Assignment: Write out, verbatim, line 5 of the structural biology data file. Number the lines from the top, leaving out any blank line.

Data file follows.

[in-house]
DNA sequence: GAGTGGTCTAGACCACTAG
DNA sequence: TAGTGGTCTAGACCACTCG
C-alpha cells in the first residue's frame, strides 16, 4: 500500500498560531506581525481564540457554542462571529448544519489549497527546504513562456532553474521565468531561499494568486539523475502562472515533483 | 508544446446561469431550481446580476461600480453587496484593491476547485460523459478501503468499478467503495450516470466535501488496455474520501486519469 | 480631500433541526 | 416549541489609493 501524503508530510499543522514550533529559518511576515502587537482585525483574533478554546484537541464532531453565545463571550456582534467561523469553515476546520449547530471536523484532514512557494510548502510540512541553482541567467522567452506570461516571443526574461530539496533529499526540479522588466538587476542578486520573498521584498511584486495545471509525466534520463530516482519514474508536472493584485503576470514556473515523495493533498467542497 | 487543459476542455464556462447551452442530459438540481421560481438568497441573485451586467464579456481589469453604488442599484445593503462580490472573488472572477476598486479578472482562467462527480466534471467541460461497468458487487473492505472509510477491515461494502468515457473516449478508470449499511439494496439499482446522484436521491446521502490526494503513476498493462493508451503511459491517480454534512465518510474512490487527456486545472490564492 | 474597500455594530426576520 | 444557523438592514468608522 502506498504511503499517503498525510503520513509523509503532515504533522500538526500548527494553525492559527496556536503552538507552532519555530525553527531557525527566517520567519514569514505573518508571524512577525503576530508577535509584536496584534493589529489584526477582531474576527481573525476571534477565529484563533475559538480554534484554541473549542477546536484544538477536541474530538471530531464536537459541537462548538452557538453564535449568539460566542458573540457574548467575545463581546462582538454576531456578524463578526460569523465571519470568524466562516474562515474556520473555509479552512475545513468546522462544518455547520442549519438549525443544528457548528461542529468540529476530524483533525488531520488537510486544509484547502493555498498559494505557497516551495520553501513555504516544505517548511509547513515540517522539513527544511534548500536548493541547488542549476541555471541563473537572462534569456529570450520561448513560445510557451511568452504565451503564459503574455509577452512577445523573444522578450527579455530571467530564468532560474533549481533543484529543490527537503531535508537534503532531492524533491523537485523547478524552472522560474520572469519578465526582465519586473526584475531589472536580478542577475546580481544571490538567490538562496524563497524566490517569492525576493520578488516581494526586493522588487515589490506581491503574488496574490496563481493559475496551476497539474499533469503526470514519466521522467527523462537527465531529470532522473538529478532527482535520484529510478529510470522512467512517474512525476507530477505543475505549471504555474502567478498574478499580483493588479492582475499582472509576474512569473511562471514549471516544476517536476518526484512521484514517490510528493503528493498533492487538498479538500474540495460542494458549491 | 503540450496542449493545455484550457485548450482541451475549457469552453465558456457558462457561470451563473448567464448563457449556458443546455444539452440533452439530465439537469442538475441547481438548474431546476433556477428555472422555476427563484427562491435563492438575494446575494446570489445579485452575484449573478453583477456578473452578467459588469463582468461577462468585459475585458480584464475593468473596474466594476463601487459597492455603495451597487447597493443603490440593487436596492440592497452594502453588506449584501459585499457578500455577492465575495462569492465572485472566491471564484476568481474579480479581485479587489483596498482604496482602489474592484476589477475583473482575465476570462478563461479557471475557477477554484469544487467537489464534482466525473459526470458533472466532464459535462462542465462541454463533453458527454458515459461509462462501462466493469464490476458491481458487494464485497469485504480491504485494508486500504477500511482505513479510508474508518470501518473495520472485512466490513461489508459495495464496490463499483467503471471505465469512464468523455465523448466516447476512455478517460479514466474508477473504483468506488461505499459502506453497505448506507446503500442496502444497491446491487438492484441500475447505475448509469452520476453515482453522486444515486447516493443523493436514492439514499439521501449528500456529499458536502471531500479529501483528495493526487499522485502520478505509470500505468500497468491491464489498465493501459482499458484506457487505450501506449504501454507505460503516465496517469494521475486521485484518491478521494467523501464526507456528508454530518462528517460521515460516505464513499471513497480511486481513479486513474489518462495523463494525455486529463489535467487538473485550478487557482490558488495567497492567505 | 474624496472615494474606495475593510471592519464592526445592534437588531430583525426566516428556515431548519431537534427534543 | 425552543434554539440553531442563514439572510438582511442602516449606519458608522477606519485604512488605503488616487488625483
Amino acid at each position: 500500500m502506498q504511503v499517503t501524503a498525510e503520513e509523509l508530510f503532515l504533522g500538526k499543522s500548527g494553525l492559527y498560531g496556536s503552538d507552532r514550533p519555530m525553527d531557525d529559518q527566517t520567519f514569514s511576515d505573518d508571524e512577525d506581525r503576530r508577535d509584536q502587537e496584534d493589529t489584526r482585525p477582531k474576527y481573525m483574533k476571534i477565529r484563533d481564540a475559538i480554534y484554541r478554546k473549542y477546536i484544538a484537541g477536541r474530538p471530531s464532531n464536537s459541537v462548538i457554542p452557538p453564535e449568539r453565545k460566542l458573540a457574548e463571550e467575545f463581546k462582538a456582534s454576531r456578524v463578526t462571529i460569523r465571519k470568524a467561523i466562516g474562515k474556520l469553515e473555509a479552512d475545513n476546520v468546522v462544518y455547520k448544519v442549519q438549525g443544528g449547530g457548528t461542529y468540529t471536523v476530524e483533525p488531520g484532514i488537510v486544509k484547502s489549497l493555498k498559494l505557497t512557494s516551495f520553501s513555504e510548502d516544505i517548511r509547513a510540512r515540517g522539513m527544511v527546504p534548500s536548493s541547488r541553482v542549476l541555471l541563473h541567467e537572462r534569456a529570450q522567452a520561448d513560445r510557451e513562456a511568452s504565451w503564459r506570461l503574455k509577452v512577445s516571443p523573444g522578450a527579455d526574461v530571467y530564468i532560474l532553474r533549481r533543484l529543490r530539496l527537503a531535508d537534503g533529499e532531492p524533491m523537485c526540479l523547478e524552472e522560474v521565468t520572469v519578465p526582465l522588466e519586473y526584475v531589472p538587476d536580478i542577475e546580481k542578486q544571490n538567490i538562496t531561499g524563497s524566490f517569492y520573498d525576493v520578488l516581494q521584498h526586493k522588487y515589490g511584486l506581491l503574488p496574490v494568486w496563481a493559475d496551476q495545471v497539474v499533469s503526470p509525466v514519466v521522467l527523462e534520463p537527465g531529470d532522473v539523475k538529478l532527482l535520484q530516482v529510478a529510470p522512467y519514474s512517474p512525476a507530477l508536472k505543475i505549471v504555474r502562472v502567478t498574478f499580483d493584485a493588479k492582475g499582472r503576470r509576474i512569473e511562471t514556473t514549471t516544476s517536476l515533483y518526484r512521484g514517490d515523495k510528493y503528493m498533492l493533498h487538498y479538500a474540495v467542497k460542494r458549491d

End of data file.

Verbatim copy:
Amino acid at each position: 500500500m502506498q504511503v499517503t501524503a498525510e503520513e509523509l508530510f503532515l504533522g500538526k499543522s500548527g494553525l492559527y498560531g496556536s503552538d507552532r514550533p519555530m525553527d531557525d529559518q527566517t520567519f514569514s511576515d505573518d508571524e512577525d506581525r503576530r508577535d509584536q502587537e496584534d493589529t489584526r482585525p477582531k474576527y481573525m483574533k476571534i477565529r484563533d481564540a475559538i480554534y484554541r478554546k473549542y477546536i484544538a484537541g477536541r474530538p471530531s464532531n464536537s459541537v462548538i457554542p452557538p453564535e449568539r453565545k460566542l458573540a457574548e463571550e467575545f463581546k462582538a456582534s454576531r456578524v463578526t462571529i460569523r465571519k470568524a467561523i466562516g474562515k474556520l469553515e473555509a479552512d475545513n476546520v468546522v462544518y455547520k448544519v442549519q438549525g443544528g449547530g457548528t461542529y468540529t471536523v476530524e483533525p488531520g484532514i488537510v486544509k484547502s489549497l493555498k498559494l505557497t512557494s516551495f520553501s513555504e510548502d516544505i517548511r509547513a510540512r515540517g522539513m527544511v527546504p534548500s536548493s541547488r541553482v542549476l541555471l541563473h541567467e537572462r534569456a529570450q522567452a520561448d513560445r510557451e513562456a511568452s504565451w503564459r506570461l503574455k509577452v512577445s516571443p523573444g522578450a527579455d526574461v530571467y530564468i532560474l532553474r533549481r533543484l529543490r530539496l527537503a531535508d537534503g533529499e532531492p524533491m523537485c526540479l523547478e524552472e522560474v521565468t520572469v519578465p526582465l522588466e519586473y526584475v531589472p538587476d536580478i542577475e546580481k542578486q544571490n538567490i538562496t531561499g524563497s524566490f517569492y520573498d525576493v520578488l516581494q521584498h526586493k522588487y515589490g511584486l506581491l503574488p496574490v494568486w496563481a493559475d496551476q495545471v497539474v499533469s503526470p509525466v514519466v521522467l527523462e534520463p537527465g531529470d532522473v539523475k538529478l532527482l535520484q530516482v529510478a529510470p522512467y519514474s512517474p512525476a507530477l508536472k505543475i505549471v504555474r502562472v502567478t498574478f499580483d493584485a493588479k492582475g499582472r503576470r509576474i512569473e511562471t514556473t514549471t516544476s517536476l515533483y518526484r512521484g514517490d515523495k510528493y503528493m498533492l493533498h487538498y479538500a474540495v467542497k460542494r458549491d